Representatives of Hungary’s five parliamentary parties met last Friday to discuss the government’s planned anti-terrorism measures. Ruling Fidesz deputy chairman Gergely Gulyás said the talks were constructive and, despite some points of conflict, participants mainly saw eye-to-eye.
Government spokesman Zoltán Kovács said more talks are scheduled between the parties. He said there were no substantial differences of opinion and the outlines of an agreement were within reach.
Ministry of the Interior state secretary Károly Kontrát said lawmakers had approached the meeting professionally and they reacted responsibly to Minister Sándor Pintér’s proposals. Concerning the regulations on eavesdropping, he said the aim was to ensure that nobody should be able to bypass the law with the aid of new technical possibilities.
Kontrát said an important element of the talks concerned questions around the new Counter Terrorism and Crime Information Analysis Centre. Plans are for the centre, which would employ 130 people and collate and analyse secret services information, to come on line on July 1.
The radical nationalist Jobbik party called the talks productive. MP Ádám Mirkóczki said negotiations between the parties and the government looked promising because the ministry agreed to amend or clarify disputed points of the bill.
But Mirkóczki said that at the same time he was unsure of how much of the opposition’s proposals would be included in the government’s final proposal. He said there was a good chance Jobbik would support the bill if the government removes the passages on defence procurements and the restriction of mass gatherings.
Green opposition LMP said the talks were to the point and covered every detail of the anti-terror bill. Party co-leader András Schiffer said Pintér took a constructive approach to the talks and agreed to consider several of the opposition’s proposals, including those of LMP.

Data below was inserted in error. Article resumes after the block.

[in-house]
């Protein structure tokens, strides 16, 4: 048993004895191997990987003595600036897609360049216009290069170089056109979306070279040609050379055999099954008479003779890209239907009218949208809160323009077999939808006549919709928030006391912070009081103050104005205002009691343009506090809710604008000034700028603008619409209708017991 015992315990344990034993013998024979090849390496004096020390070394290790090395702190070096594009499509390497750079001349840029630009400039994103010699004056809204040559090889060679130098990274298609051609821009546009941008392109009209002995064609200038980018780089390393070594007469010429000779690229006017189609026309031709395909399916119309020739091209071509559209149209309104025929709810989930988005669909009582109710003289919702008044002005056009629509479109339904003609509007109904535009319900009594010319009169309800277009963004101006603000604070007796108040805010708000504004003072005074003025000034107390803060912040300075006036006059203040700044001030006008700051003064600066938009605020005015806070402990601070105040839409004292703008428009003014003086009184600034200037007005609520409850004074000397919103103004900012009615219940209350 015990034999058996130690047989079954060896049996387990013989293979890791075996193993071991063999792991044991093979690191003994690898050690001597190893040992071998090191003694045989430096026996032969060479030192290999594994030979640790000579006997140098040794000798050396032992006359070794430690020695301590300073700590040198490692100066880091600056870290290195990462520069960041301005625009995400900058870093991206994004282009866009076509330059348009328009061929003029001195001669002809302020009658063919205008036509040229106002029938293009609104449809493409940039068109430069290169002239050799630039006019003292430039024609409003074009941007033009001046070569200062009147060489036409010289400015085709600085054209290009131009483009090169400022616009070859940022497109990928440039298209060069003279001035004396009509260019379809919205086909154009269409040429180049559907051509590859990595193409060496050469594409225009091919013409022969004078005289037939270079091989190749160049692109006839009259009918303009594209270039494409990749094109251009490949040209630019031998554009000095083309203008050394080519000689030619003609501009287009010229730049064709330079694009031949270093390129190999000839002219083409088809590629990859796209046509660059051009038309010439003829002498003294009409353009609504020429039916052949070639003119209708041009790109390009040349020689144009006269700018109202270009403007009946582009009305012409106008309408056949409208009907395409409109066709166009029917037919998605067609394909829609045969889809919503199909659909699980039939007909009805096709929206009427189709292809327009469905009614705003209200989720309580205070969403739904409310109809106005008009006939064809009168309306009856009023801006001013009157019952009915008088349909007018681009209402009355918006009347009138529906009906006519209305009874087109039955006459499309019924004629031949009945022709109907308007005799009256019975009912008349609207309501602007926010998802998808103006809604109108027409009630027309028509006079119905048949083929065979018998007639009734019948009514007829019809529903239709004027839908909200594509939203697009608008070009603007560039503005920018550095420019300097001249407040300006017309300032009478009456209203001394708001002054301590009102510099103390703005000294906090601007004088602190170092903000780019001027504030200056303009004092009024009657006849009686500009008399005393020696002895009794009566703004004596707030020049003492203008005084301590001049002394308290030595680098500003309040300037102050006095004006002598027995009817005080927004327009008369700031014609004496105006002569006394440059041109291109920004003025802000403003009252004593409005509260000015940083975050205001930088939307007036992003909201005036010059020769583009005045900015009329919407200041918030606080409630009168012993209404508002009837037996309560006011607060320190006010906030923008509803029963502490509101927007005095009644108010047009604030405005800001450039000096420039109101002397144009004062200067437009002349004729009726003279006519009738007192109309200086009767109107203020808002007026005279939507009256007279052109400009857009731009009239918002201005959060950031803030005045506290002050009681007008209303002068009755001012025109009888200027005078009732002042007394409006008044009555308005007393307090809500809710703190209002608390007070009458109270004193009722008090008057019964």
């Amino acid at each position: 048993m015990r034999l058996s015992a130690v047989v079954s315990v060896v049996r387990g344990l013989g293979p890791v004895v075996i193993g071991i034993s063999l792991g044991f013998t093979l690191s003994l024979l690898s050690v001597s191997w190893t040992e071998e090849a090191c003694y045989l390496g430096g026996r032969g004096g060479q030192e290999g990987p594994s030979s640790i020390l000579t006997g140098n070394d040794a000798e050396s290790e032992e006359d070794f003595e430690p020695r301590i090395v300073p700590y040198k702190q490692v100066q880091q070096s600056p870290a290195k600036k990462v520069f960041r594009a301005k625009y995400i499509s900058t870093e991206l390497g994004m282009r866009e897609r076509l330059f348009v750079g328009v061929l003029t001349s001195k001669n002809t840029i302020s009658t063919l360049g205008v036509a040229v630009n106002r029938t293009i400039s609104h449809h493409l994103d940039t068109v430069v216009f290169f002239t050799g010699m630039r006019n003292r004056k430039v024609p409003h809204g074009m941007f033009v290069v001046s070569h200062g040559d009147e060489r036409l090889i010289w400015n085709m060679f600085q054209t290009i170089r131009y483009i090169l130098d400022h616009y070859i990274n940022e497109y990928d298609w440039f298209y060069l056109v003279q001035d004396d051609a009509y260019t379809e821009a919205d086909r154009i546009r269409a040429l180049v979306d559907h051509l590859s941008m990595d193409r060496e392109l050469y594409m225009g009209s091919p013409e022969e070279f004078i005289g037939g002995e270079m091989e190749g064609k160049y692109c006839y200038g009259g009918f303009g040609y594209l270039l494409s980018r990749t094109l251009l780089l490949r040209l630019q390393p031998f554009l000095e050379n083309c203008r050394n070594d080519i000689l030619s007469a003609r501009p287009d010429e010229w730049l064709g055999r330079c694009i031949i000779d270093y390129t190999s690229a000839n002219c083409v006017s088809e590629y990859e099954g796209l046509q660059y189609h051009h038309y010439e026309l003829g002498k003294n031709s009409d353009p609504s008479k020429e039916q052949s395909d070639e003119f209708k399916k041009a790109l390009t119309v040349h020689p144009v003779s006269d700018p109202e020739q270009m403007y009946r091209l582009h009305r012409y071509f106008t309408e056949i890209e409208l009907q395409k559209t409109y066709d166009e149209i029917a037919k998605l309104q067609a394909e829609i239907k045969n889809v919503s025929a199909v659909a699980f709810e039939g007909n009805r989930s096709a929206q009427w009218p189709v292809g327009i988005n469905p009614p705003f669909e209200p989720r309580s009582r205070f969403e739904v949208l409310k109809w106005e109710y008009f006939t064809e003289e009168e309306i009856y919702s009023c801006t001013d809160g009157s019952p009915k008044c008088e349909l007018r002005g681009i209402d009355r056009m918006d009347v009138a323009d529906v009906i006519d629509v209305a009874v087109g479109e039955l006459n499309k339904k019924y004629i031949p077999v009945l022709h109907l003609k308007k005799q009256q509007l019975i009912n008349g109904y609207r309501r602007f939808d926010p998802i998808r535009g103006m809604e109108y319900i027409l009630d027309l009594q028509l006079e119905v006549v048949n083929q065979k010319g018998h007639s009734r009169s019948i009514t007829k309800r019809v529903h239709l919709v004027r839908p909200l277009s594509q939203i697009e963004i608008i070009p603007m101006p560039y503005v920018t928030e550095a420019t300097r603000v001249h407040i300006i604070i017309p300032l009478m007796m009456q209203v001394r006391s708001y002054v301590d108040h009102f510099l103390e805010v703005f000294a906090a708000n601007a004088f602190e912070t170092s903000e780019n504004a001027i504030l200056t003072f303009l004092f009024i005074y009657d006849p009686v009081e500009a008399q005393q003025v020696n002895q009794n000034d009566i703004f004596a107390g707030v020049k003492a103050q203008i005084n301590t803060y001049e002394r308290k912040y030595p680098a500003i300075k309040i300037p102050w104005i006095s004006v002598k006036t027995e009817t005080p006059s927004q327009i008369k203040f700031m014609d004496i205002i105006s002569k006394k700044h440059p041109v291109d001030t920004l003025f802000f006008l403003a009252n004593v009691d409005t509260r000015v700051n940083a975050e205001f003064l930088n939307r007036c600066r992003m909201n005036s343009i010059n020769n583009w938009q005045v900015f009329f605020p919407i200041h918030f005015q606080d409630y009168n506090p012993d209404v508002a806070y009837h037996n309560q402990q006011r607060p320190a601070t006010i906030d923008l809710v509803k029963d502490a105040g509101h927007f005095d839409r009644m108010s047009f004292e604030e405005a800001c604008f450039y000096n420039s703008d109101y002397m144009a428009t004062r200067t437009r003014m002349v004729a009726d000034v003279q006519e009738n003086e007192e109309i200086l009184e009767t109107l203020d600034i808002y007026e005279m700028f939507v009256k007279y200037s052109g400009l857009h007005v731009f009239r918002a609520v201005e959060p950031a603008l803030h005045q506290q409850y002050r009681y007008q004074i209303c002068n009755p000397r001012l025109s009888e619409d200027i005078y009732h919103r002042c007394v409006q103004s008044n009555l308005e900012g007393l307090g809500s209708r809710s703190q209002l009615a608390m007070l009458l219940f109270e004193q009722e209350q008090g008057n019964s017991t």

Schiffer said his party’s main concerns had to do with the government’s proposal to criminalise the encryption of telecommunications devices. He also criticised the passage dealing with defence procurements but added that there was a good chance LMP, too, would support the bill if this is removed.
The opposition Socialists will approve the government’s counter-terrorism package once guarantees for the rule of law are incorporated in it, the head of parliament’s national security committee, Zsolt Molnár, also a Socialist lawmaker, said on Saturday.
Molnár told public news channel M1 that he trusted the ministry would accept the criticism voiced at the five-party meeting. Among the proposals criticised by the opposition parties were the punishing of users of encrypted communication applications on IT equipment, he said.
The Socialists also raised objections against a potential ban on public events, stating that this would go against the right of assembly. Molnár said more detailed regulations are needed on data handling by national security organisations, and the linking of different data bases that allow access to up-to-date information related to terrorism.
He expressed hope that an improved package will include the Socialists’ proposals and omit what is “nonsense” from the professional point of view.
Threat to Hungary serious: PM
Hungary’s government takes the threat of terrorism seriously and has addressed the issue appropriately, Prime Minister Viktor Orbán told Hungarian public media in Washington, DC last Friday. Asked by MTI about a recent article by The Washington Times quoting the Islamic State as saying it could target Hungary in the future, Orbán said it was “impossible not to take such a threat seriously”. He said Hungary was discussing the potential threat with the relevant US and European Union authorities: “Over the past few days Hungary’s police force, secret service and counter-terrorism service have done everything they could to strengthen the country’s security.” Orbán expressed hope that the government’s planned anti-terrorism measures would win the backing of the opposition parties. He said he generally had “a better opinion” of Hungary’s political leaders, including those of the opposition, than the general public, and he expected that a consensus would eventually be reached on the counter-terrorism bill.
Belgian expert: attack warning credible
It is possible that Hungary will be exposed to a terrorist attack, Belgian Middle East expert Pieter Van Ostaeyen told the Saturday issue of daily Népszabadság. The European network of the Islamic State terrorist organisation has remained intact even during the wave of arrests that followed the Paris and Brussels bombings, he said. As no European country involved in the fight against the Islamic State could feel secure, the threats addressed to Hungary and Portugal should be taken seriously. Both countries might be targeted, Van Ostaeyen said. The paper noted that Hungary had contributed 120 soldiers to the international force fighting the IS. Two platoons are involved in training and another two in guarding facilities in Erbil and its vicinity in northern Iraq. Hungary has also sent bomb demolition experts to help Kurdish fighters, it said.